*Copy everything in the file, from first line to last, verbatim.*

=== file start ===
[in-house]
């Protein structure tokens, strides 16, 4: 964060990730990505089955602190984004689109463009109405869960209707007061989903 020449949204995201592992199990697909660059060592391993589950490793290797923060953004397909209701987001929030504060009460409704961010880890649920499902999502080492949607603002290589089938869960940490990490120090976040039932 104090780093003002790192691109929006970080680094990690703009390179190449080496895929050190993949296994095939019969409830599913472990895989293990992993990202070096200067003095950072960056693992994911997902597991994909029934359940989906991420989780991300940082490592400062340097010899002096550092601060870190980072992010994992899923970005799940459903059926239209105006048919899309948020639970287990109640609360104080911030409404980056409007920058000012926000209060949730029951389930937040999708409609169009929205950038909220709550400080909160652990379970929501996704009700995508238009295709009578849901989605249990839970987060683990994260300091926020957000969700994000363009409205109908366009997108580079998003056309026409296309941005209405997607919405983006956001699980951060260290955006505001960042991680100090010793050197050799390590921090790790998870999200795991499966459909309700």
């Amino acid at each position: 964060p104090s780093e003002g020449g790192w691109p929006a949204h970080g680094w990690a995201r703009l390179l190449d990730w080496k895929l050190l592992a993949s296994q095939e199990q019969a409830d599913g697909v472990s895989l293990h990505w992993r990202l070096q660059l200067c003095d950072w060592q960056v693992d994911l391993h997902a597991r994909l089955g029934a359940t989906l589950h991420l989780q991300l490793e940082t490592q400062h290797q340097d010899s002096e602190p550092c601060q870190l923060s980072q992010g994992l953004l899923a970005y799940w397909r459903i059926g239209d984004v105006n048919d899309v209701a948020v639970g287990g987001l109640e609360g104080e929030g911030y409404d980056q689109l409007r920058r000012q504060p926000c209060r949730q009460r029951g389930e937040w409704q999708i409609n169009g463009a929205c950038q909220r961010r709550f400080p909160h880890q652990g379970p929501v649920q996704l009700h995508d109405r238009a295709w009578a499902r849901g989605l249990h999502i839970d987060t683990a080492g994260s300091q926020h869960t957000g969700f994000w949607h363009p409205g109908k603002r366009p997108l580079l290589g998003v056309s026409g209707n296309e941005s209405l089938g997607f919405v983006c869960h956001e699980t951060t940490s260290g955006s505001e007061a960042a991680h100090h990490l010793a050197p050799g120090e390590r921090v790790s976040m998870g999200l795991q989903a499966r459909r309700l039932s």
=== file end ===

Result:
[in-house]
């Protein structure tokens, strides 16, 4: 964060990730990505089955602190984004689109463009109405869960209707007061989903 020449949204995201592992199990697909660059060592391993589950490793290797923060953004397909209701987001929030504060009460409704961010880890649920499902999502080492949607603002290589089938869960940490990490120090976040039932 104090780093003002790192691109929006970080680094990690703009390179190449080496895929050190993949296994095939019969409830599913472990895989293990992993990202070096200067003095950072960056693992994911997902597991994909029934359940989906991420989780991300940082490592400062340097010899002096550092601060870190980072992010994992899923970005799940459903059926239209105006048919899309948020639970287990109640609360104080911030409404980056409007920058000012926000209060949730029951389930937040999708409609169009929205950038909220709550400080909160652990379970929501996704009700995508238009295709009578849901989605249990839970987060683990994260300091926020957000969700994000363009409205109908366009997108580079998003056309026409296309941005209405997607919405983006956001699980951060260290955006505001960042991680100090010793050197050799390590921090790790998870999200795991499966459909309700």
């Amino acid at each position: 964060p104090s780093e003002g020449g790192w691109p929006a949204h970080g680094w990690a995201r703009l390179l190449d990730w080496k895929l050190l592992a993949s296994q095939e199990q019969a409830d599913g697909v472990s895989l293990h990505w992993r990202l070096q660059l200067c003095d950072w060592q960056v693992d994911l391993h997902a597991r994909l089955g029934a359940t989906l589950h991420l989780q991300l490793e940082t490592q400062h290797q340097d010899s002096e602190p550092c601060q870190l923060s980072q992010g994992l953004l899923a970005y799940w397909r459903i059926g239209d984004v105006n048919d899309v209701a948020v639970g287990g987001l109640e609360g104080e929030g911030y409404d980056q689109l409007r920058r000012q504060p926000c209060r949730q009460r029951g389930e937040w409704q999708i409609n169009g463009a929205c950038q909220r961010r709550f400080p909160h880890q652990g379970p929501v649920q996704l009700h995508d109405r238009a295709w009578a499902r849901g989605l249990h999502i839970d987060t683990a080492g994260s300091q926020h869960t957000g969700f994000w949607h363009p409205g109908k603002r366009p997108l580079l290589g998003v056309s026409g209707n296309e941005s209405l089938g997607f919405v983006c869960h956001e699980t951060t940490s260290g955006s505001e007061a960042a991680h100090h990490l010793a050197p050799g120090e390590r921090v790790s976040m998870g999200l795991q989903a499966r459909r309700l039932s």